Skip to Main Content

Treating Ductal Carcinoma

Ductal carcinoma is a type of breast cancer that starts in the milk ducts.

Invasive ductal carcinoma is the most common type of breast cancer. It has spread beyond the milk duct or even outside the breast. Ductal carcinoma in situ (DCIS) is its noninvasive form, meaning it has not spread anywhere else in the breast. Ductal carcinoma in situ is also referred to as stage 0 breast cancer.

At Dignity Health’s Bay Area hospitals, our goal is to provide state-of-the-art breast cancer care in a nurturing, calm environment. We offer a personalized, compassionate approach to screening and diagnosis of ductal carcinoma in the Bay Area. Find a Doctor using our online tool.

Risk Factors for Ductal Carcinoma Breast Cancer

Risk factors for ductal carcinoma include: 

  • Being a woman, although men occasionally develop breast cancer
  • Age, risk increases with age
  • Caucasian race
  • Diethylstilbestrol exposure
  • Defects in genes linked to breast cancer
  • Early menstruation (younger than 12)
  • Late menopause (older than 55)
  • Previous chest radiation therapy
  • Dense breast tissue
  • Family or personal history of breast cancer

Signs of Ductal Carcinoma

Most cases of noninvasive ductal carcinoma in situ (DCIS) do not have any signs or symptoms. Most are found during a routine mammogram. Invasive ductal carcinoma, may cause a lump, pain or swelling, skin or nipple changes, or nipple discharge.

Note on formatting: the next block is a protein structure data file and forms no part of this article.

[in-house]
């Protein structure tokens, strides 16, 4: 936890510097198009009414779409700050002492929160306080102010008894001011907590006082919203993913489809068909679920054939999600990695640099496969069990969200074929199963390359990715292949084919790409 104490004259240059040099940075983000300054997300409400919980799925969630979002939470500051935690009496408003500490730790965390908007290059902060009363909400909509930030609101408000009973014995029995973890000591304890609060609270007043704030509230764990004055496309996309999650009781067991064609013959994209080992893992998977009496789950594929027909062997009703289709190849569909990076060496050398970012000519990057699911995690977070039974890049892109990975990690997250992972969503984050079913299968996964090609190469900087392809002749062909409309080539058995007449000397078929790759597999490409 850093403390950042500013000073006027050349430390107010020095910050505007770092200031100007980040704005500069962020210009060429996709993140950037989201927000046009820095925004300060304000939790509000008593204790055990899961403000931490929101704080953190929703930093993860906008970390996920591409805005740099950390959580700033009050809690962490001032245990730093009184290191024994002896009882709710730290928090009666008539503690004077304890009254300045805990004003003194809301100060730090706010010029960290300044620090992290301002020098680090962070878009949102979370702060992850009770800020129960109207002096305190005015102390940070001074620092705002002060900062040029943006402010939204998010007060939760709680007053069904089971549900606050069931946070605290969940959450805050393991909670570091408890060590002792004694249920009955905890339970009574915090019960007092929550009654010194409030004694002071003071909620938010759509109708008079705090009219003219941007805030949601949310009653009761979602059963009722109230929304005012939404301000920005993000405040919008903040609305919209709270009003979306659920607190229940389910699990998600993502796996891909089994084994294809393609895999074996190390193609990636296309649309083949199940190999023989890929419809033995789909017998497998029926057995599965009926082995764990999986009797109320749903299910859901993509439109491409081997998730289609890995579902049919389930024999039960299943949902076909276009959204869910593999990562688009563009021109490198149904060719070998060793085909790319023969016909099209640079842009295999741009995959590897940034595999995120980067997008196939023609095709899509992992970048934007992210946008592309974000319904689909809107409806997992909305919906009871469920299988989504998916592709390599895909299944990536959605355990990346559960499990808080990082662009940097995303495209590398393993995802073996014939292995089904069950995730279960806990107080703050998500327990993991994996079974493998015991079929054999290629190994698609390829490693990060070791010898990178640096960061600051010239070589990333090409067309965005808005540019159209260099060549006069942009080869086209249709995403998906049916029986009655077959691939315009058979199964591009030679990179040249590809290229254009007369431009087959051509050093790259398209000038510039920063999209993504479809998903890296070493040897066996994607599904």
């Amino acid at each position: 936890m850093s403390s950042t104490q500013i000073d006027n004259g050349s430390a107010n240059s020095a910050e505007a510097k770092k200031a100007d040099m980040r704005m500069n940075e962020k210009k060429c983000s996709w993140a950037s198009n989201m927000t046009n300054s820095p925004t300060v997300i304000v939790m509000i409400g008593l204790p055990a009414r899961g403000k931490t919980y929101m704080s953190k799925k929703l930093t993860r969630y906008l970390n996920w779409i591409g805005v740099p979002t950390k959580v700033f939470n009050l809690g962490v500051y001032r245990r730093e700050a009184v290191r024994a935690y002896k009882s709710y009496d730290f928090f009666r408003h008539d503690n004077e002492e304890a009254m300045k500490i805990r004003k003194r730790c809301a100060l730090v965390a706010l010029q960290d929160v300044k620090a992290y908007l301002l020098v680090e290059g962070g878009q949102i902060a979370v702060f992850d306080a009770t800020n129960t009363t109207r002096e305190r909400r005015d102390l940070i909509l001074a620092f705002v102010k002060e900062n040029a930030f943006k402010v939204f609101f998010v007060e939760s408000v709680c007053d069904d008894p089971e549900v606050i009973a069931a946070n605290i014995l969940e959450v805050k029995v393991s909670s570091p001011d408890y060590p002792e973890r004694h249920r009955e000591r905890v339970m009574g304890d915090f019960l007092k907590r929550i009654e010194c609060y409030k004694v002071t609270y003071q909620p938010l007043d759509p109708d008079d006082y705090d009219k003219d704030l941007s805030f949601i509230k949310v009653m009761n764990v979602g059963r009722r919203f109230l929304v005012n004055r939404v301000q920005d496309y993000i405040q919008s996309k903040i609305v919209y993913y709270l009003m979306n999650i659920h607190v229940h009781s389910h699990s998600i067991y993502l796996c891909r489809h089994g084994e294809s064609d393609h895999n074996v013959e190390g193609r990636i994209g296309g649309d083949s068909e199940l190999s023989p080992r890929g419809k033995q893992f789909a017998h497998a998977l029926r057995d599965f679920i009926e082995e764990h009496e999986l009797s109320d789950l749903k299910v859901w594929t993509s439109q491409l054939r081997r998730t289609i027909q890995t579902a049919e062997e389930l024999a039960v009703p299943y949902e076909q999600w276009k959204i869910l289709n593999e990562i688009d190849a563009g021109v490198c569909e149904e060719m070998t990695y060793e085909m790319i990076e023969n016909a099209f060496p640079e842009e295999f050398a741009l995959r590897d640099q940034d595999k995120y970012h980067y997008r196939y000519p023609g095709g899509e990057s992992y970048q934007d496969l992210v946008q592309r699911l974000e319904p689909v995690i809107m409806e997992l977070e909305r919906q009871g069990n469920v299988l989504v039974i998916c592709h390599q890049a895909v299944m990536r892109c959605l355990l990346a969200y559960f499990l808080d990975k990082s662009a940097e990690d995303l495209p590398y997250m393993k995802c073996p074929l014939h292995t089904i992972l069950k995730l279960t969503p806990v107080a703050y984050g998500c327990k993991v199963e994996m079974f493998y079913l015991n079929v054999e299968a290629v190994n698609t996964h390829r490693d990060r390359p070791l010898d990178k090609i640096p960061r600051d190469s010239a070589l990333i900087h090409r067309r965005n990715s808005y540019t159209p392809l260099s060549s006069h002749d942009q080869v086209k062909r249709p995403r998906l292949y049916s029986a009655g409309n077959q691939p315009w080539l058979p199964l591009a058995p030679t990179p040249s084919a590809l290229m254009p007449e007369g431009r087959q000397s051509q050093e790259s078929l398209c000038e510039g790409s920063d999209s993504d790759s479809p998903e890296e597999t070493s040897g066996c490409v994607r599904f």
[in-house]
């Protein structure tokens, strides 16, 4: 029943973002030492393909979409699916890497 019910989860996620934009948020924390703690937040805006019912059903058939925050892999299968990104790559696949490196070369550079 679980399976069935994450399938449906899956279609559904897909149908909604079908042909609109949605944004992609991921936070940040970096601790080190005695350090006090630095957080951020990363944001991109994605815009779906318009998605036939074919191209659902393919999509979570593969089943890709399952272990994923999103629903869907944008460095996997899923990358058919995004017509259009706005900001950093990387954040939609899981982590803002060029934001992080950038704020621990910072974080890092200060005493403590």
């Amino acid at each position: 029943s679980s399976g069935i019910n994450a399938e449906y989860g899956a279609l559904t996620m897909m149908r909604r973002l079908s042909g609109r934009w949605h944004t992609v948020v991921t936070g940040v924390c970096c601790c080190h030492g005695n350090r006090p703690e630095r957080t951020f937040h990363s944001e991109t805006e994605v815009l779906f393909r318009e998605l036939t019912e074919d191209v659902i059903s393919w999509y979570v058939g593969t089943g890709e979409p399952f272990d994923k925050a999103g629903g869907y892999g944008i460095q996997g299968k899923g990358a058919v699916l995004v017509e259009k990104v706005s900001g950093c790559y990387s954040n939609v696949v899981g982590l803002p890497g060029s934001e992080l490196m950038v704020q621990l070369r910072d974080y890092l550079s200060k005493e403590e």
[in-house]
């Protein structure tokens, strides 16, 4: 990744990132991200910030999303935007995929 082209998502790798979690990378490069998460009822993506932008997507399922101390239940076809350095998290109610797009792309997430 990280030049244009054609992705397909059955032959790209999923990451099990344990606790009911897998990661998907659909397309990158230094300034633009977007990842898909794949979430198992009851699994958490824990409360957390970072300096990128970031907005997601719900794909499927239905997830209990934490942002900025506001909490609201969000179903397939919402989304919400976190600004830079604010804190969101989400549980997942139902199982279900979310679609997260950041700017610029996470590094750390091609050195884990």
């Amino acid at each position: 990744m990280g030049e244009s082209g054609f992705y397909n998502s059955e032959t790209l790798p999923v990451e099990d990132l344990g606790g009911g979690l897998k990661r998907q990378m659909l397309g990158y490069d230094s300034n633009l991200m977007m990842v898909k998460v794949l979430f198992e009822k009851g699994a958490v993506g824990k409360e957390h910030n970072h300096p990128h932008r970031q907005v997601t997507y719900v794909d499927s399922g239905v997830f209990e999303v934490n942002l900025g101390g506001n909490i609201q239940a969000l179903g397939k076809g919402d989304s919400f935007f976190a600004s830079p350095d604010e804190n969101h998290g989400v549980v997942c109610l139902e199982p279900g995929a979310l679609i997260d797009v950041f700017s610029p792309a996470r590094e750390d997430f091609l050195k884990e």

Diagnosing Ductal Carcinoma at Dignity Health

During a mammogram, most cases of ductal carcinoma are spotted as microcalcifications, which look like clusters of tiny specks on the X-ray. A biopsy can determine if these areas are cancerous. If they are, the biopsy call also tell the grade, type, and hormone receptor status of the tumor. Your Bay Area doctor will use this information to guide your treatment plan.

Understanding Ductal Carcinoma Treatment

At Dignity Health, our oncologists often use surgery to treat ductal carcinoma, even if the cancer is only in the milk duct. Mastectomy is surgical removal of the entire breast. Lumpectomy removes the tumor and some surrounding tissue — saving the rest of the breast. After surgery, radiation therapy is used to kill any remaining cancer cells. Your breast cancer stage will help determine which surgical option is right for you.

Other treatment options include: 

  • Chemotherapy
  • Hormone therapy for hormone receptor-positive breast cancer that grows in response to progesterone, estrogen, or both
  • Targeted therapies, which use markers on cancer cells to identify and kill them

An annual cancer screening mammogram is the most effective prevention strategy for ductal carcinoma. Talk to your doctor about how annual exams can help prevent breast cancer or detect it earlier.